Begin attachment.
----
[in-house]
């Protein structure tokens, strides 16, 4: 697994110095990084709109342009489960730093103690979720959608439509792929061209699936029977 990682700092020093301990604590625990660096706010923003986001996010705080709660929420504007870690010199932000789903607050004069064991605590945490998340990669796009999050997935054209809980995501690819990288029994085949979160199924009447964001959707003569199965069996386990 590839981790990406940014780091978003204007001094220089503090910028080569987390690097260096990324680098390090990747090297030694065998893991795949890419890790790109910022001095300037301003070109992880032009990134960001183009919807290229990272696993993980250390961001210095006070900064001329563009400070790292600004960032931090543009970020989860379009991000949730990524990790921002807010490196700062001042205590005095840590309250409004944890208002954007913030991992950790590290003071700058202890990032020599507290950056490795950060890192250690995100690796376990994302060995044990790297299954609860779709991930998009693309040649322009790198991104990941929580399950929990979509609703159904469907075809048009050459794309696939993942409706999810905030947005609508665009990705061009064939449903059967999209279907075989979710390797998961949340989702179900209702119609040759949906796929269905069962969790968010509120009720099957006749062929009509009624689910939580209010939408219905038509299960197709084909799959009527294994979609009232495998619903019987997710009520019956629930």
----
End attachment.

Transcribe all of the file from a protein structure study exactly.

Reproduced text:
[in-house]
């Protein structure tokens, strides 16, 4: 697994110095990084709109342009489960730093103690979720959608439509792929061209699936029977 990682700092020093301990604590625990660096706010923003986001996010705080709660929420504007870690010199932000789903607050004069064991605590945490998340990669796009999050997935054209809980995501690819990288029994085949979160199924009447964001959707003569199965069996386990 590839981790990406940014780091978003204007001094220089503090910028080569987390690097260096990324680098390090990747090297030694065998893991795949890419890790790109910022001095300037301003070109992880032009990134960001183009919807290229990272696993993980250390961001210095006070900064001329563009400070790292600004960032931090543009970020989860379009991000949730990524990790921002807010490196700062001042205590005095840590309250409004944890208002954007913030991992950790590290003071700058202890990032020599507290950056490795950060890192250690995100690796376990994302060995044990790297299954609860779709991930998009693309040649322009790198991104990941929580399950929990979509609703159904469907075809048009050459794309696939993942409706999810905030947005609508665009990705061009064939449903059967999209279907075989979710390797998961949340989702179900209702119609040759949906796929269905069962969790968010509120009720099957006749062929009509009624689910939580209010939408219905038509299960197709084909799959009527294994979609009232495998619903019987997710009520019956629930």